The law has also further expanded the rights of contractors and those who provide services to an employer to be free from harassment or discrimination based upon any protected class and to subject the employer to liability for same. If an employer or its agents or supervisors knew or should have known of the offending conduct and failed to take immediate and appropriate corrective action, the employer will be liable to its subcontractors, vendors, consultants, etc.

Punitive damages will now be available to successful plaintiffs under New York State law.

The statute of limitations for all forms of unlawful discrimination and harassment is being expanded from one to three years.

Last year's limitations on including non-disclosure language and mandatory arbitration provisions in settlement agreements relating to sexual harassment claims is being expanded to all classes of unlawful discrimination/harassment. The revised statute is requiring additional carve out language as well, for example, filing or disclosing any facts necessary to receive unemployment insurance Medicaid or other public benefits to which a complainant is entitled.

The law also now requires employers to provide employees in writing, in English and in the language identified by each employee as the employee's primary language its sexual harassment prevention policy and must do so at the time of hiring and at every annual sexual harassment prevention training. The State will create templates of the model sexual harassment prevention policy in certain languages. If a template is not available in an employee's primary language, the notices need be given only in English. And, if that were not enough, every 4 years, the government will review the model policies and trainings to determine if they need to be changed.

The law will now make awards of attorneys' fees non-discretionary, but will make the award available to the "prevailing party" at both the New York State Division of Human Rights and in New York State Court, so employers may get attorneys' fees paid. However, the employer who wins and wants to seek attorneys' fees must still show that the action brought by the plaintiff/complainant was "frivolous", which is to say was filed or continued in bad faith. The statute includes a specific definition of bad faith, which includes an action filed or continued to harass or maliciously injure another. In addition, attorneys' fees may be awarded to a respondent in an action pending before the State Division only after a final order and after a hearing, thereby undercutting the utility at an earlier stage of the proceeding.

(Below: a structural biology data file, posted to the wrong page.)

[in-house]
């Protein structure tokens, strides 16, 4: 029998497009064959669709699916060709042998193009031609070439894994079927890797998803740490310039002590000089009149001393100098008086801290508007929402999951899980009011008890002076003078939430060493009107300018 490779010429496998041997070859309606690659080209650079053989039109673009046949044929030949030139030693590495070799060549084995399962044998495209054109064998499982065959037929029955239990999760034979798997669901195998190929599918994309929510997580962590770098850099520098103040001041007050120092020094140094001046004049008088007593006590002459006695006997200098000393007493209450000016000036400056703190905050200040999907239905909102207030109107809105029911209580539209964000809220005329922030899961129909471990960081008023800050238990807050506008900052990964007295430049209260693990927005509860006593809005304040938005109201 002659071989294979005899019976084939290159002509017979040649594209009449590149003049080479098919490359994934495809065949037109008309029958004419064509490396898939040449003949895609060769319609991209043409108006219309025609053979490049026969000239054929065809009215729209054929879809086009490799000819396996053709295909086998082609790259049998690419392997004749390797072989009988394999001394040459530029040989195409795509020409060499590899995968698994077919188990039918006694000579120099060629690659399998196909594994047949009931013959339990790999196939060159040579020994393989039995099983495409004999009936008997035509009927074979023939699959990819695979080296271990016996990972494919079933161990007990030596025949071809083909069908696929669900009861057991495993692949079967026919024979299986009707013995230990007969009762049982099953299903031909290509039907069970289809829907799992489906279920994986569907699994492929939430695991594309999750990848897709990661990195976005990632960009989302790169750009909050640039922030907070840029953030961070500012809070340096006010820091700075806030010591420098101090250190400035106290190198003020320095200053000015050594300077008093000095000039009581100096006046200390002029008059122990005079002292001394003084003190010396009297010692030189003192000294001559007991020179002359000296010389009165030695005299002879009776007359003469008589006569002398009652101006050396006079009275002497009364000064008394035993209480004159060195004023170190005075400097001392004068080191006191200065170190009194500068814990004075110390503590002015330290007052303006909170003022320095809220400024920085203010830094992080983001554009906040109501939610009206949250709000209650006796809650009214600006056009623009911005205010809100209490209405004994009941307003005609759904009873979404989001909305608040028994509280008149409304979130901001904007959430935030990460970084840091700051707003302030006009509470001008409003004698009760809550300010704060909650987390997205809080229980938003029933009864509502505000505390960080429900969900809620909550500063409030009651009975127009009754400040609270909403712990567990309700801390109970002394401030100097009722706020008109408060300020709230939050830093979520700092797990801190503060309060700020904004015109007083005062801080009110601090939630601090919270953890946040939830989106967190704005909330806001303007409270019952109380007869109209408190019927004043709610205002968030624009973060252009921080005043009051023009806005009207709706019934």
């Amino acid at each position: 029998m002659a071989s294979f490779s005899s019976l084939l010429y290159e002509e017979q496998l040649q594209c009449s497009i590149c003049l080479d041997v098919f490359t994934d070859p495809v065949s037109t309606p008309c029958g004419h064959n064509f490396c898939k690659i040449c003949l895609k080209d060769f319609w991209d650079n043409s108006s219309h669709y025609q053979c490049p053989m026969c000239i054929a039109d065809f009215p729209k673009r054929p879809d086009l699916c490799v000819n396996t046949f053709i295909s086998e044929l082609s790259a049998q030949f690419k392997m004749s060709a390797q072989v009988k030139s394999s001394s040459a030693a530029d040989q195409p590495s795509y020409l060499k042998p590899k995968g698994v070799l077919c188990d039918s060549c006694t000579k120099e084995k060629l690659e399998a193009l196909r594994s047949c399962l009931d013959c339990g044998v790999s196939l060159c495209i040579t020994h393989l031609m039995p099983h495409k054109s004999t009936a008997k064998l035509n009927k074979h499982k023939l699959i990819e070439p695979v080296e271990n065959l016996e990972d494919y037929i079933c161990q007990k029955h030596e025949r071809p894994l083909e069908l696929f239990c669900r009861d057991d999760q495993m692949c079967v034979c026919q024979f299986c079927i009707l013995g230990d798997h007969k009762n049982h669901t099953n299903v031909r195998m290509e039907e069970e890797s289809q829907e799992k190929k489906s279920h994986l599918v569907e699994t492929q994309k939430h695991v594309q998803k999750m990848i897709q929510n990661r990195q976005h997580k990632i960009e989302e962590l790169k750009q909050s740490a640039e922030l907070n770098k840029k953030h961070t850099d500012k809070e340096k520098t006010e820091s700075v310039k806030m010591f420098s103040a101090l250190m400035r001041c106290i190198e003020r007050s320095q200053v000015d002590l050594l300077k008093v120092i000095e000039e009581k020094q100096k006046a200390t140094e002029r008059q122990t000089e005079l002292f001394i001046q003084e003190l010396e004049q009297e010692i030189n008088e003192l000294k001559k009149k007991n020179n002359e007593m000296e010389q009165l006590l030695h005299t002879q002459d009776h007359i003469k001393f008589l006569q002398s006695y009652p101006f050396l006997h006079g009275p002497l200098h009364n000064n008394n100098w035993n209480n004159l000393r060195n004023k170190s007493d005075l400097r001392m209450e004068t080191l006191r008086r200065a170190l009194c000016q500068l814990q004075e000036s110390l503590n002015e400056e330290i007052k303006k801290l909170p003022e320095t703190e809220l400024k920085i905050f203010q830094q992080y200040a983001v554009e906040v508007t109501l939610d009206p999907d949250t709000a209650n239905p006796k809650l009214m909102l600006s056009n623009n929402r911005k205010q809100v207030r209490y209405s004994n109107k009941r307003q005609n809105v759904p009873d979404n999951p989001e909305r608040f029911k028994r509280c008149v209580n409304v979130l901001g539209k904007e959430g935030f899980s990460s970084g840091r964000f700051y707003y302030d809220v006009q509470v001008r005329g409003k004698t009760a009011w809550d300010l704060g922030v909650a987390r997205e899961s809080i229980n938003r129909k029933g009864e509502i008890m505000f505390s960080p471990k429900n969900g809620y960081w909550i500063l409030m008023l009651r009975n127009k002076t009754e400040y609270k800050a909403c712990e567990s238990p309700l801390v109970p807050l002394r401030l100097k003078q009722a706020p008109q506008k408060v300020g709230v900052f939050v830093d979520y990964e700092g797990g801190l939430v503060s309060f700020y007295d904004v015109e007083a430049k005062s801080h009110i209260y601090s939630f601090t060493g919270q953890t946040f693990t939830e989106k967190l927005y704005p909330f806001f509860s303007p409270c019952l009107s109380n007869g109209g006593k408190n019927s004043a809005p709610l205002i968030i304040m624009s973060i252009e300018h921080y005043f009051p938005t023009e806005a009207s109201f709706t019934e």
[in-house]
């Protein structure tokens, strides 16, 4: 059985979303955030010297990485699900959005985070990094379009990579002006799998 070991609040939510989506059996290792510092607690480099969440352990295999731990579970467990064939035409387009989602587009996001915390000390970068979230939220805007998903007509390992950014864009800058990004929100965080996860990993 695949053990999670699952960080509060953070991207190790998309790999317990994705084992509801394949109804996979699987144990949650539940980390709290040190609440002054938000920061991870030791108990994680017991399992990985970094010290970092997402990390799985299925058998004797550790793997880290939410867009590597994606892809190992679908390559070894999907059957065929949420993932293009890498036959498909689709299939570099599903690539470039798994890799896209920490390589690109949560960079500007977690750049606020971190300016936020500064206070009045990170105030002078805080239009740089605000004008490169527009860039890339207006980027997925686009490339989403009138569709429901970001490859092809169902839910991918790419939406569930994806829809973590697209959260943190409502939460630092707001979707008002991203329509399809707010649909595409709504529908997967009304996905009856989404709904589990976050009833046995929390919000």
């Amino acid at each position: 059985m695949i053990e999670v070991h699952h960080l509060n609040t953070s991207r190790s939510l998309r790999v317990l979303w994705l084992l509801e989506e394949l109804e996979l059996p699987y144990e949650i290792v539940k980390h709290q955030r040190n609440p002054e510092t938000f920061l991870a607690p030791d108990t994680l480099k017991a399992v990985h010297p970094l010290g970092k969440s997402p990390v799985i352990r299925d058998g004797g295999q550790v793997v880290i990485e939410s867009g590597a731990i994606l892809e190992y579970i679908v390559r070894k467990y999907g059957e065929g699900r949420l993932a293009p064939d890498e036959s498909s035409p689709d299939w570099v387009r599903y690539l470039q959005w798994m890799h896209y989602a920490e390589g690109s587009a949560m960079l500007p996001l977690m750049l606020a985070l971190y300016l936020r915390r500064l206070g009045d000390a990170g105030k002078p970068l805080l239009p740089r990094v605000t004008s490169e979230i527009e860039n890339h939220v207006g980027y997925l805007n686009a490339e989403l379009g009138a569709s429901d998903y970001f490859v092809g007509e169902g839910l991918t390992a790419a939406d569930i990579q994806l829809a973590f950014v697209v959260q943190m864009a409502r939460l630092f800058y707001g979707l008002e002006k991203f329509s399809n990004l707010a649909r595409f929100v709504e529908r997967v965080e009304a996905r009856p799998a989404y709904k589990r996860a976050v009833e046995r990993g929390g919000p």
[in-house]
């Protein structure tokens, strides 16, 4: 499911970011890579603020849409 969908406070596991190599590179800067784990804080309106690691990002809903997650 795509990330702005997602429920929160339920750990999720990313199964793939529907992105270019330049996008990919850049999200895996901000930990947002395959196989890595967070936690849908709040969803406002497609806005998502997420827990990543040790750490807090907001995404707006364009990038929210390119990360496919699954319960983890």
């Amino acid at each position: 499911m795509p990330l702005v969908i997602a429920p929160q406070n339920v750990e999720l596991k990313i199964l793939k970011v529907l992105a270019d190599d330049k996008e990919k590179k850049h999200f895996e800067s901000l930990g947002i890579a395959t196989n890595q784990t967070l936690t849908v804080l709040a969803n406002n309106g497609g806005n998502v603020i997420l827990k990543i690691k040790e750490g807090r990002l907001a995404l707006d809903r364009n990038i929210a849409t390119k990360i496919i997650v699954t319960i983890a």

Exactly when these changes go into effect will depend on when the law is signed by the Governor, but some will be effective immediately and others 60 or 180 days after enactment for claims filed after that date.
What should employers do? Once again, employers need to review their sexual harassment policies, even those recently adopted, to make sure they comply with these new mandates and that they are expanded to include all classes protected under New York State law. Settlement agreements in the future will need to be scrutinized to make sure they comply with all of these new limitations. Make sure to be on track with the State's training requirements. Most importantly, make sure supervisors and managers are fully trained and aware of the State law's expansion and what it means for policing the workplace to prevent each and every kind of actionable discrimination or harassment.

Please contact Meredith Savitt if you have any questions or concerns.